Open Source Software in Higher Education: Oman SQU Case Study
Many organizations are opting to adopt Open Source Software (OSS) as it is the current trend to rely on each other rather than on companies (Software vendors). It is a clear shift from organizations to individuals, the concept being to rely on collective participation rather than companies/vendors.
The main objectives of this research are 1) to identify the current level of OSS usage in Sultan Qaboos University; 2) to identify the potential benefits of using OSS in educational institutes; 3) to identify the OSS applications that are most likely to be used within an educational institute; 4) to identify the existing and potential barriers to the successful adoption of OSS in education.
To achieve these objectives a two-stage research method was conducted. First a rigorous literature review of previously published material was performed (interpretive/descriptive approach), and then a set of interviews were conducted with the IT professionals at Sultan Qaboos University in Oman in order to explore the extent and nature of their usage of OSS.
Digital Object Identifier (DOI): doi.org/10.5281/zenodo.1094167Procedia APA BibTeX Chicago EndNote Harvard JSON MLA RIS XML ISO 690 PDF Downloads 3326
 Rooij, v. and Williams, S., (2007), Open Source software in US higher education: Reality or illusion?, Education and Information Technologies, vol. 12 (4), pp. 191-209.
 Madey, G., Freeh, V. and Tynan, R., (2002), The open source software development phenomenon: An analysis based on social network theory, In the proceeding of Americas conf. on Information Systems (AMCIS2002), 1806-1813
 Lee, M. Y., Albright, S., O'Leary, L., Terkla, D. G. and Wilson, N., (2008), Expanding the reach of health sciences education and empowering others: the OpenCourseWare initiative at Tufts University, Medical Teacher, vol. 30 (2), pp. 159-163.
 Sharma, S., Sugumaran, V. and Rajagopalan, B., (2002), A framework for creating hybrid‐open source software communities, Information Systems Journal, vol. 12 (1), pp. 7-25.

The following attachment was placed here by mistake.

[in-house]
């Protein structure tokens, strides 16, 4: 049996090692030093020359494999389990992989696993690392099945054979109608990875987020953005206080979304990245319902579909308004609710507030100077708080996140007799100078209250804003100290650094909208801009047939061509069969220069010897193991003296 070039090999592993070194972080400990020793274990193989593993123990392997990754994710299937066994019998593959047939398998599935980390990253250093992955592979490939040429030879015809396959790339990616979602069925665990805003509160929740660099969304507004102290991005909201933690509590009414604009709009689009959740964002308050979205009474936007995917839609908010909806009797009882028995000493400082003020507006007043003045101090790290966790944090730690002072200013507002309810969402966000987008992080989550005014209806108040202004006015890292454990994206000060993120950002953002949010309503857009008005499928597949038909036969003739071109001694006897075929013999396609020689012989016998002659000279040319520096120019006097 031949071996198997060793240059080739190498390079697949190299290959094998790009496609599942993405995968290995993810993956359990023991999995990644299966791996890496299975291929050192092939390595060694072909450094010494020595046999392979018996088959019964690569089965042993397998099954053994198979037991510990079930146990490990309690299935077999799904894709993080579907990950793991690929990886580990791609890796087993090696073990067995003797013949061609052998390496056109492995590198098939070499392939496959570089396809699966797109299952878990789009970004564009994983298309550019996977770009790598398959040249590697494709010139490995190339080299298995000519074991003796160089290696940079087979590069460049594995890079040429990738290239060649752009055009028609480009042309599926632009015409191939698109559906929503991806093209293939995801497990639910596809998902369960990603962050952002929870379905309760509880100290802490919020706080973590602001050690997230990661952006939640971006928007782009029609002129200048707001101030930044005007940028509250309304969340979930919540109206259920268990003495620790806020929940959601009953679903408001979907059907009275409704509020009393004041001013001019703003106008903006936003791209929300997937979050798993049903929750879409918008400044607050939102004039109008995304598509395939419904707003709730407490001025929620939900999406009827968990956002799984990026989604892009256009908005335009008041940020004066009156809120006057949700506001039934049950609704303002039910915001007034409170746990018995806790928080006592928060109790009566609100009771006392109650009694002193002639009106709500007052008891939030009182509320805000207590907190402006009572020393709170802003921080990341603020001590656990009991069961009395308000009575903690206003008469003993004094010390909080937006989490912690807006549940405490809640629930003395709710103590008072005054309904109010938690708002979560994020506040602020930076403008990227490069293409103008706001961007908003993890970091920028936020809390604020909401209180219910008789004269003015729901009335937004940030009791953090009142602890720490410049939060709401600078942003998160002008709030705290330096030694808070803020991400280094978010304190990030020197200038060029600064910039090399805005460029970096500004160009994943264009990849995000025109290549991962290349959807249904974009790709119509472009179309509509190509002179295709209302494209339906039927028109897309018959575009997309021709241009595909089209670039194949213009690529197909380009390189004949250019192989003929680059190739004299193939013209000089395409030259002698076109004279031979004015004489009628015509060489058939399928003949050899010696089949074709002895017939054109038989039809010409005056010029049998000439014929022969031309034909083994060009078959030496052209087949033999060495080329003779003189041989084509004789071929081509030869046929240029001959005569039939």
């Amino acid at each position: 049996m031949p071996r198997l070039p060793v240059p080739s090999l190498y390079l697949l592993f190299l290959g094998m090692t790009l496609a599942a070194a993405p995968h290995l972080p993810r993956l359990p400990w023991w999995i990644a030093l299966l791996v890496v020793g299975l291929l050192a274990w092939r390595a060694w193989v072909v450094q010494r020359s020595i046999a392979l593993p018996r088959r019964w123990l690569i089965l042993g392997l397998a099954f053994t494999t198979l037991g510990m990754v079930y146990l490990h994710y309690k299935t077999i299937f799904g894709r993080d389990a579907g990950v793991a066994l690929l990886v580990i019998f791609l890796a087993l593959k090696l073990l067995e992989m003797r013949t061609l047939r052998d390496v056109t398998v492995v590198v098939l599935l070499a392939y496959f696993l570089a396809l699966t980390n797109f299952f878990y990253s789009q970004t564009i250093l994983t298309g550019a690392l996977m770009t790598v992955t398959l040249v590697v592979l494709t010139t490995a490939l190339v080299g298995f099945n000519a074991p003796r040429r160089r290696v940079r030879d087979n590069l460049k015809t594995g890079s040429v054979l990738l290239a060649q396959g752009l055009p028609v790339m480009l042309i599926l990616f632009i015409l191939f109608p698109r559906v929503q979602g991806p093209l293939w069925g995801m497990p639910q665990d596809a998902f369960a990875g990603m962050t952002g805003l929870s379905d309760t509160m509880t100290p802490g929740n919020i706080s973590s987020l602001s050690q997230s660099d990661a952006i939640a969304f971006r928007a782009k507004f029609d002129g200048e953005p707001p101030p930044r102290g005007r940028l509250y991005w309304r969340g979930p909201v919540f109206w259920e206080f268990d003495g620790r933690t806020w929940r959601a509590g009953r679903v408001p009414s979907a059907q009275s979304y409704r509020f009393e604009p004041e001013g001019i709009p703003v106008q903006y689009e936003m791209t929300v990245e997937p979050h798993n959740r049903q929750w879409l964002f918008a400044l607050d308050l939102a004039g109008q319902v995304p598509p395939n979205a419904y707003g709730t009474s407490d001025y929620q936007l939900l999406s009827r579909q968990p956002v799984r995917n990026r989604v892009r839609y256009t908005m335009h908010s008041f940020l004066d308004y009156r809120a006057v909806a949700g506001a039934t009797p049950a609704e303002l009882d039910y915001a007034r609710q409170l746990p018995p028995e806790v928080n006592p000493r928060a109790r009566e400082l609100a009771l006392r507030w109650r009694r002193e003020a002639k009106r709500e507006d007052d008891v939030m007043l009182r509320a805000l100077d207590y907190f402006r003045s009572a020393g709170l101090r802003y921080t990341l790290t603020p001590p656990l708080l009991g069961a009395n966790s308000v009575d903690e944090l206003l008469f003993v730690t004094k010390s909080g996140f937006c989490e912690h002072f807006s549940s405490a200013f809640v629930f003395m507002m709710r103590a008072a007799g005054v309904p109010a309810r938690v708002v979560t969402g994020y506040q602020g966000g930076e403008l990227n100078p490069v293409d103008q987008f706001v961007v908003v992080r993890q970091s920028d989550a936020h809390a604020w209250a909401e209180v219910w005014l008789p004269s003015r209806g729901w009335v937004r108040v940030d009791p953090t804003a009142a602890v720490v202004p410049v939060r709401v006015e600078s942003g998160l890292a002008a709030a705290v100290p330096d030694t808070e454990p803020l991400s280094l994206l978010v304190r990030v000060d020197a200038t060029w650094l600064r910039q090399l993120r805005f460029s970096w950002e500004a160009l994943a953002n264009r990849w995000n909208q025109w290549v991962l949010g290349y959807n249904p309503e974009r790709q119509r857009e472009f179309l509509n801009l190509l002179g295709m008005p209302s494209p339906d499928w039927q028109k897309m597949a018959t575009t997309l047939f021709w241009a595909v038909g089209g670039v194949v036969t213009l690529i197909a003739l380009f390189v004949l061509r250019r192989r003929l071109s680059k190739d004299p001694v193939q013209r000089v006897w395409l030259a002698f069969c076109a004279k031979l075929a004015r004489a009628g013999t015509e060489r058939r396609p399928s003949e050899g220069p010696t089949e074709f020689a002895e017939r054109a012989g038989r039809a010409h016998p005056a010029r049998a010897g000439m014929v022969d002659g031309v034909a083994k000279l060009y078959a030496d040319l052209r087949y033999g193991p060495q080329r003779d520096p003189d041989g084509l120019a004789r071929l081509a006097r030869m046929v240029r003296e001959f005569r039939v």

Brown, A. W. and Booch, G. (2002), Reusing open-source software and practices: The impact of open-source on commercial vendors, In Software Reuse: Methods, Techniques, and ToolsSpringer, pp. 123-136.
 Moriarty, G. L., (2009), Web 2.0 LMS opportunities and obstacles: exploring OpenSocial, OpenID, and OpenCourseWare in NIXTY, On the Horizon, vol. 17 (3), pp. 226-231.
 Bogdanov, E., Salzmann, C. and Gillet, D., (2011), Contextual Spaces with Functional Skins as OpenSocial Extension, In the proceeding of ACHI 2011, The Fourth International Conference on Advances in Computer-Human Interactions, 158-163
 CETIS, J., (2008), Open educational resources–Opportunities and challenges for higher education.
 O'Hara, K. J. and Kay, J. S., (2003), Open source software and computer science education, Journal of Computing Sciences in Colleges, vol. 18 (3), pp. 1-7.
 Romero, C., Ventura, S. and García, E., (2008), Data mining in course management systems: Moodle case study and tutorial, Computers & Education, vol. 51 (1), pp. 368-384.
 Melis, E., Andres, E., Budenbender, J., Frischauf, A., Goduadze, G., Libbrecht, P., Pollet, M. and Ullrich, C., (2001), ActiveMath: A generic and adaptive web-based learning environment, International Journal of Artificial Intelligence in Education (IJAIED), vol. 12, pp. 385-407.
 Lakhani, K. R. and Von Hippel, E., (2003), How open source software works:"free” user-to-user assistance, Research policy, vol. 32 (6), pp. 923-943.
 Boulos, M., Maramba, I. and Wheeler, S., (2006), Wikis, blogs and podcasts: a new generation of Web-based tools for virtual collaborative clinical practice and education, BMC medical education, vol. 6 (1), pp. 41.
 Johnson, M., (2013), Open Source Options For Education, Accessed on Available at: http://oss-watch.ac.uk/resources/ossoptionseducation